The scenario is becoming all too familiar in this country. A politician is accused of infidelity. He denies the charges and faces pressure to leave. Sometimes he does, sometimes he doesn't, but inevitably, he is weakened. With a few notable exceptions (
But there is a more basic question than that, and it is the one voiced by Mr. Cain's attorney in an early and unsuccessful attempt to defuse the situation: Should politicians' private lives be anybody's business?
There are a couple of simple answers to that question. One is that Mr. Cain and some others who have been caught up in scandal have presented themselves as family values candidates, and it is important to know whether their deeds match their words. The other is that voters clearly care, and many subscribe to the notion that a politician's character as a leader and as a private individual cannot be separated. For
Still, there is good reason to wonder whether this kind of moral standard, and the scrutiny that goes along with it, disqualifies or discourages otherwise stellar candidates.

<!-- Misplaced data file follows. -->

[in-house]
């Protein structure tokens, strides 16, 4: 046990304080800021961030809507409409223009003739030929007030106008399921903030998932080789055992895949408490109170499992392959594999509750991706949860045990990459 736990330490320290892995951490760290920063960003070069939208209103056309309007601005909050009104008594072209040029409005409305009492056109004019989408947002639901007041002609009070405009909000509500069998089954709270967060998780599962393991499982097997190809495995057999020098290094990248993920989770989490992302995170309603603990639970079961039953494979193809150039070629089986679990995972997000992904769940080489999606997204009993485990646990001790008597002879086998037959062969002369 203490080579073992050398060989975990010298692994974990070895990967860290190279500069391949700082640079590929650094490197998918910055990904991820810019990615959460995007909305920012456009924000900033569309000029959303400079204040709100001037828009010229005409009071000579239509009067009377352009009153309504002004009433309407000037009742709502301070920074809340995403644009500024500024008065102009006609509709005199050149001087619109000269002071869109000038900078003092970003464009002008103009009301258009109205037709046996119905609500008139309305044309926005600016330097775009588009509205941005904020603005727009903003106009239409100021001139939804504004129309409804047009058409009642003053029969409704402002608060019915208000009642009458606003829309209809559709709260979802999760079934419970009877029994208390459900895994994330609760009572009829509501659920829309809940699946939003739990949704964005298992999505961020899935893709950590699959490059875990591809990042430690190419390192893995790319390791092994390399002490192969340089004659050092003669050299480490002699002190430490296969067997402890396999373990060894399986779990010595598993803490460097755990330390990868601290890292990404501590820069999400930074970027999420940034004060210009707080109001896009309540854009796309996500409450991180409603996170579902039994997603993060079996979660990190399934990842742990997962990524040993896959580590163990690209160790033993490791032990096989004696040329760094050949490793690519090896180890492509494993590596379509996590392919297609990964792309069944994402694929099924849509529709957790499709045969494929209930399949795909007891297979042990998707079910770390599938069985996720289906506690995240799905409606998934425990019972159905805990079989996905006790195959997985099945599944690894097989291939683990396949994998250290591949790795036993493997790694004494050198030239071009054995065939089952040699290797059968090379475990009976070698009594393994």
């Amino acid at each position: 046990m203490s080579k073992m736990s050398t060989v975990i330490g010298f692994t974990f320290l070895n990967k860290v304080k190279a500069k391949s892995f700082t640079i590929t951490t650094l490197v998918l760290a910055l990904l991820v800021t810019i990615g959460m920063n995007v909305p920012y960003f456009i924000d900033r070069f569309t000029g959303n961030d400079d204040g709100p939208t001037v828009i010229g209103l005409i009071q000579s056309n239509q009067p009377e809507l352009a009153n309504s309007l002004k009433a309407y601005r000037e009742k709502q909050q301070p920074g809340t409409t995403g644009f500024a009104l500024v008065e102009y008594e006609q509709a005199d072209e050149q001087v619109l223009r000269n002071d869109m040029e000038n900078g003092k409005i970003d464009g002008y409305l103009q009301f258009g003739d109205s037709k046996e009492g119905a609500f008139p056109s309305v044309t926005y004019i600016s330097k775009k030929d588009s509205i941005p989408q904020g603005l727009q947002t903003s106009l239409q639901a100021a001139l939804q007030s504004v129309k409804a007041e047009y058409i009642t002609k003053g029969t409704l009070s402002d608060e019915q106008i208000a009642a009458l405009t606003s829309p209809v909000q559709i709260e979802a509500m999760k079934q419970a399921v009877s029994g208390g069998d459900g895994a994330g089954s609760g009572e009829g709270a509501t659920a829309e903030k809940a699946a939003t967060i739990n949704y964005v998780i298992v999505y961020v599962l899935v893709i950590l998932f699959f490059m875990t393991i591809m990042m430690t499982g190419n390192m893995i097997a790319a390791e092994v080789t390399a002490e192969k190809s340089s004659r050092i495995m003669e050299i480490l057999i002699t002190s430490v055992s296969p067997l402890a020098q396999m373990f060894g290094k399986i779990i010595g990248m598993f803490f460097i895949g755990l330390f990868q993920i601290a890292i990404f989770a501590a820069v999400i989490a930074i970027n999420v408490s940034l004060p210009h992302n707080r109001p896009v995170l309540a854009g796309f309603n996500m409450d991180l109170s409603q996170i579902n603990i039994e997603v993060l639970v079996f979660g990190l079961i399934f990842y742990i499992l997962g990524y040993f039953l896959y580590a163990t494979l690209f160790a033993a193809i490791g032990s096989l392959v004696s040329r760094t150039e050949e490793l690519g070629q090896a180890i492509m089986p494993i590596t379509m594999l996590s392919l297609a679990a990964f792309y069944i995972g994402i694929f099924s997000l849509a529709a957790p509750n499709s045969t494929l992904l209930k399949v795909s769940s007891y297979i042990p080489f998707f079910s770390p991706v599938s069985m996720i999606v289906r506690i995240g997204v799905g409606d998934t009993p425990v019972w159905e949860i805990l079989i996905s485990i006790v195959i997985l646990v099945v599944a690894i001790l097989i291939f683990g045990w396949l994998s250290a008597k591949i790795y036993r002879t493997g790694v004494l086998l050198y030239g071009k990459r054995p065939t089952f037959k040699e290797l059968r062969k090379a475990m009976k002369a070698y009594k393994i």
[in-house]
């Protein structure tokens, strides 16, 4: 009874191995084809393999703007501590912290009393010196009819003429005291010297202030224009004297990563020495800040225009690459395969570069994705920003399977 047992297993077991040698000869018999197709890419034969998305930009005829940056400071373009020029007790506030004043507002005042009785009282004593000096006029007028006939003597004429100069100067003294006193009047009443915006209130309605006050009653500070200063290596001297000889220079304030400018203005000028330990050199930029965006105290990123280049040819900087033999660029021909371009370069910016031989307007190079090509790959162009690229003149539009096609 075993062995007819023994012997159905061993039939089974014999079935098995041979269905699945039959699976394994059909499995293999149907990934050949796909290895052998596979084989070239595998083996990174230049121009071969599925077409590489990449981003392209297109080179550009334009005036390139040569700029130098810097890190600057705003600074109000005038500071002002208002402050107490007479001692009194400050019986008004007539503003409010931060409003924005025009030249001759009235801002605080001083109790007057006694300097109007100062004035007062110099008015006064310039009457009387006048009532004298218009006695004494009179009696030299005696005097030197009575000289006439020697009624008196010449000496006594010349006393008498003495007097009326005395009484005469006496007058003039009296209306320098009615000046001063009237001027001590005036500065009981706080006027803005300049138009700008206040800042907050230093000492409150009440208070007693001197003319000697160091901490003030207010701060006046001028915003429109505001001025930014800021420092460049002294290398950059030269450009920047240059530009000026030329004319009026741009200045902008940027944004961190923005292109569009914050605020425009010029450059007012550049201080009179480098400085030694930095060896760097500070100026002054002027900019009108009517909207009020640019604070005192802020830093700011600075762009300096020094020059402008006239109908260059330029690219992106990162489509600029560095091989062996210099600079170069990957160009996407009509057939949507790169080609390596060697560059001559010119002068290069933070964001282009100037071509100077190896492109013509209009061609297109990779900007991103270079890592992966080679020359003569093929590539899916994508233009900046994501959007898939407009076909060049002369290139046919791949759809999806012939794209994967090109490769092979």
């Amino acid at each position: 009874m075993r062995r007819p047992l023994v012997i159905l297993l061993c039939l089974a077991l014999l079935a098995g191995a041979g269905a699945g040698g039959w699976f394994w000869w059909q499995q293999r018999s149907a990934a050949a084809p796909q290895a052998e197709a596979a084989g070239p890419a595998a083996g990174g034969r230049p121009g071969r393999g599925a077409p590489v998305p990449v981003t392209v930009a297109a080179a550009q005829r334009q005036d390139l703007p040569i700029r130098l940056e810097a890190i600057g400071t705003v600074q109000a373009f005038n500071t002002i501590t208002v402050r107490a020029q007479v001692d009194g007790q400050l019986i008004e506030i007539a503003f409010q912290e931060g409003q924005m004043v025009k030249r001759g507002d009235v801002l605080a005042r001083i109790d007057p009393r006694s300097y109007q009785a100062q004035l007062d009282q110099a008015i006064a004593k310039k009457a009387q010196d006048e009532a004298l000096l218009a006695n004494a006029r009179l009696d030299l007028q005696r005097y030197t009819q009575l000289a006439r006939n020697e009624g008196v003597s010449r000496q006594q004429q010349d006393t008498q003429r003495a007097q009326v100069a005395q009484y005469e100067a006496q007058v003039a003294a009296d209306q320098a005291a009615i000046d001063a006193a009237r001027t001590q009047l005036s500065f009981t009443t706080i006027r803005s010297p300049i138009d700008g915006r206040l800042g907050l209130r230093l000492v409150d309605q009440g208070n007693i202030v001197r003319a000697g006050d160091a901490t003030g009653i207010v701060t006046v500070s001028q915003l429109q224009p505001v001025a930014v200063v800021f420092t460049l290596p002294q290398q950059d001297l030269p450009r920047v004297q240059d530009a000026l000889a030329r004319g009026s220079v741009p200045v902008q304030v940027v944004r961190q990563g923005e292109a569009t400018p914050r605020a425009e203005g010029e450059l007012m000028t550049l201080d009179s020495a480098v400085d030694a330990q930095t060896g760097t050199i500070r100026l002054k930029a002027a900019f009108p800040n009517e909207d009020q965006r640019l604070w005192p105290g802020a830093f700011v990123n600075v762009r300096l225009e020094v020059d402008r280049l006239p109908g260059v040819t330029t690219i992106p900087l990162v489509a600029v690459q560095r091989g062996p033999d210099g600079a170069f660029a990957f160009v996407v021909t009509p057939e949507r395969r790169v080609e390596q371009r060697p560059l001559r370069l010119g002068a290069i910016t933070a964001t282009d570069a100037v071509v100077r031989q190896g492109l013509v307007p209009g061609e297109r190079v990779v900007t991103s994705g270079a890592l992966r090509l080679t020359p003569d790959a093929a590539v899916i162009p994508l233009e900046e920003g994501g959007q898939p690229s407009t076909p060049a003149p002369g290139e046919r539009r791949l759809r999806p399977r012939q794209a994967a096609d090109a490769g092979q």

That may not be the case with Mr. Cain. His his made-for-
But it is certainly pertinent in relation to the decision by Indiana Gov.
Furthermore, we know now that several presidents, including some great ones, had private lives that might now threaten their ability to win and hold office. Would we now conclude that the nation would be better off if
That's not to say that private conduct is irrelevant or that we should go back to the days when politicians' indiscretions were ignored or covered up. The question is moot anyway; information today is simply too hard to control. But it does suggest that the public, the media and political leaders could be more honest and thoughtful about the connection between private and public conduct.